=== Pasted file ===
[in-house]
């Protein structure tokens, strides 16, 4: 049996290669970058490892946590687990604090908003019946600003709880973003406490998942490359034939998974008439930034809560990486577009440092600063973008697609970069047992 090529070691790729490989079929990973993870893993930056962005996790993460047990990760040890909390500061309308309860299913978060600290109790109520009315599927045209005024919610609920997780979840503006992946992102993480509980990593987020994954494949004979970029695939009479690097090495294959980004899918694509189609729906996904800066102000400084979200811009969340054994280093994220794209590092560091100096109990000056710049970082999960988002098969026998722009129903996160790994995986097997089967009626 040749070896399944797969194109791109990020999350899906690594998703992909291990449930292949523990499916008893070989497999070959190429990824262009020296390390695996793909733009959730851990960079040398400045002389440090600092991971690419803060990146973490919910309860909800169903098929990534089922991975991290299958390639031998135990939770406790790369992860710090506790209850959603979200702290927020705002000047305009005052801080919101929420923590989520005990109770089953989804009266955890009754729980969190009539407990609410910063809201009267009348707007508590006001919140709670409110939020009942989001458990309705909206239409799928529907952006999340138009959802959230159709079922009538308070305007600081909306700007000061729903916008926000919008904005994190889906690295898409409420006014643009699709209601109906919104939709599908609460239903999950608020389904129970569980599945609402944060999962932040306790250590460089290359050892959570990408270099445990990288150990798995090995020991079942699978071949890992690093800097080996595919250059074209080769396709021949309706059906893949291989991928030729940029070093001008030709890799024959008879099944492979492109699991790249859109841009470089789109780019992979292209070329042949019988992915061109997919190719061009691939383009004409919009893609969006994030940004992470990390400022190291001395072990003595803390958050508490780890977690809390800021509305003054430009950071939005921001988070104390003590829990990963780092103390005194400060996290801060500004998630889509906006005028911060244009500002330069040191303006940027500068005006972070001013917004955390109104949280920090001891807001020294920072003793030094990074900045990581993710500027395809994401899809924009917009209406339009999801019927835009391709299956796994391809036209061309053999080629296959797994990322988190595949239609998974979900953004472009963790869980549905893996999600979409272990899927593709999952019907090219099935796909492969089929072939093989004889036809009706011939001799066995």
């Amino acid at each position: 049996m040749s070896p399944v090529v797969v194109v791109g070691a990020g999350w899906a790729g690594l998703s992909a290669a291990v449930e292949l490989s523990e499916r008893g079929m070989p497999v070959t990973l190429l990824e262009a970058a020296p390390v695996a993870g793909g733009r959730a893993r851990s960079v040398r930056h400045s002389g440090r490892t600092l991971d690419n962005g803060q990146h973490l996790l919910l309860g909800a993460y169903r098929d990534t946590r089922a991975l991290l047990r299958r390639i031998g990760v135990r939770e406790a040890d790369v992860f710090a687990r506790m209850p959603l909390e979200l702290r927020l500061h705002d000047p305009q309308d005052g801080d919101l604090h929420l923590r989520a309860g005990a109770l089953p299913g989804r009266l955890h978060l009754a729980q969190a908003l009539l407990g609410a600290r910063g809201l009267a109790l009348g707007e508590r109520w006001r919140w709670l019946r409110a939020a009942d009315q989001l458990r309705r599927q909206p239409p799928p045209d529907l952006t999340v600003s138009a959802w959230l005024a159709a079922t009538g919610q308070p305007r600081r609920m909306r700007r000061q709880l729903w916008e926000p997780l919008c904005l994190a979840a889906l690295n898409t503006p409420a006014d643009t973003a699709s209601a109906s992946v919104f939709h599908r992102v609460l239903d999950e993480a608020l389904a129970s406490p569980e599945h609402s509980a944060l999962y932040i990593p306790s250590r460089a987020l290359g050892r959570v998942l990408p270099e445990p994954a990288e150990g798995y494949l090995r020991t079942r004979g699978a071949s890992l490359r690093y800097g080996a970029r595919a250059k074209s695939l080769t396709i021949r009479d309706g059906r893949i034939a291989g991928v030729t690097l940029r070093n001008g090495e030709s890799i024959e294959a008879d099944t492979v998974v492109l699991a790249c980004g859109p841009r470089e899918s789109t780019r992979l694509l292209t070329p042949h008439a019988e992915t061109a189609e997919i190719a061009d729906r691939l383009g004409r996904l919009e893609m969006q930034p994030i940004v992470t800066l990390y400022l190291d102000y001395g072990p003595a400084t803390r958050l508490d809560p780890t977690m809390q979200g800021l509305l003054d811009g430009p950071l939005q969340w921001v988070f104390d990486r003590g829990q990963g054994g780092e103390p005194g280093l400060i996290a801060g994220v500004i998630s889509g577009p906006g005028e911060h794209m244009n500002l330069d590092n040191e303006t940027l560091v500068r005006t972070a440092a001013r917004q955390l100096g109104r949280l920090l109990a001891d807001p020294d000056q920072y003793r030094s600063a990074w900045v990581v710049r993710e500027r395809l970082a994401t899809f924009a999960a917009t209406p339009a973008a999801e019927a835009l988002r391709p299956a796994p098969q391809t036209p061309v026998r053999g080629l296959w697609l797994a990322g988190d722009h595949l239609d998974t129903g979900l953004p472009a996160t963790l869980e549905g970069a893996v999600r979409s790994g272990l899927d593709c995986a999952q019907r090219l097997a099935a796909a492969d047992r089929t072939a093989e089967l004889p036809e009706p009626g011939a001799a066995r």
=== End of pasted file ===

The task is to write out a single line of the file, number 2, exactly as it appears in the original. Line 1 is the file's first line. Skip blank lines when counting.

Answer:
């Protein structure tokens, strides 16, 4: 049996290669970058490892946590687990604090908003019946600003709880973003406490998942490359034939998974008439930034809560990486577009440092600063973008697609970069047992 090529070691790729490989079929990973993870893993930056962005996790993460047990990760040890909390500061309308309860299913978060600290109790109520009315599927045209005024919610609920997780979840503006992946992102993480509980990593987020994954494949004979970029695939009479690097090495294959980004899918694509189609729906996904800066102000400084979200811009969340054994280093994220794209590092560091100096109990000056710049970082999960988002098969026998722009129903996160790994995986097997089967009626 040749070896399944797969194109791109990020999350899906690594998703992909291990449930292949523990499916008893070989497999070959190429990824262009020296390390695996793909733009959730851990960079040398400045002389440090600092991971690419803060990146973490919910309860909800169903098929990534089922991975991290299958390639031998135990939770406790790369992860710090506790209850959603979200702290927020705002000047305009005052801080919101929420923590989520005990109770089953989804009266955890009754729980969190009539407990609410910063809201009267009348707007508590006001919140709670409110939020009942989001458990309705909206239409799928529907952006999340138009959802959230159709079922009538308070305007600081909306700007000061729903916008926000919008904005994190889906690295898409409420006014643009699709209601109906919104939709599908609460239903999950608020389904129970569980599945609402944060999962932040306790250590460089290359050892959570990408270099445990990288150990798995090995020991079942699978071949890992690093800097080996595919250059074209080769396709021949309706059906893949291989991928030729940029070093001008030709890799024959008879099944492979492109699991790249859109841009470089789109780019992979292209070329042949019988992915061109997919190719061009691939383009004409919009893609969006994030940004992470990390400022190291001395072990003595803390958050508490780890977690809390800021509305003054430009950071939005921001988070104390003590829990990963780092103390005194400060996290801060500004998630889509906006005028911060244009500002330069040191303006940027500068005006972070001013917004955390109104949280920090001891807001020294920072003793030094990074900045990581993710500027395809994401899809924009917009209406339009999801019927835009391709299956796994391809036209061309053999080629296959797994990322988190595949239609998974979900953004472009963790869980549905893996999600979409272990899927593709999952019907090219099935796909492969089929072939093989004889036809009706011939001799066995």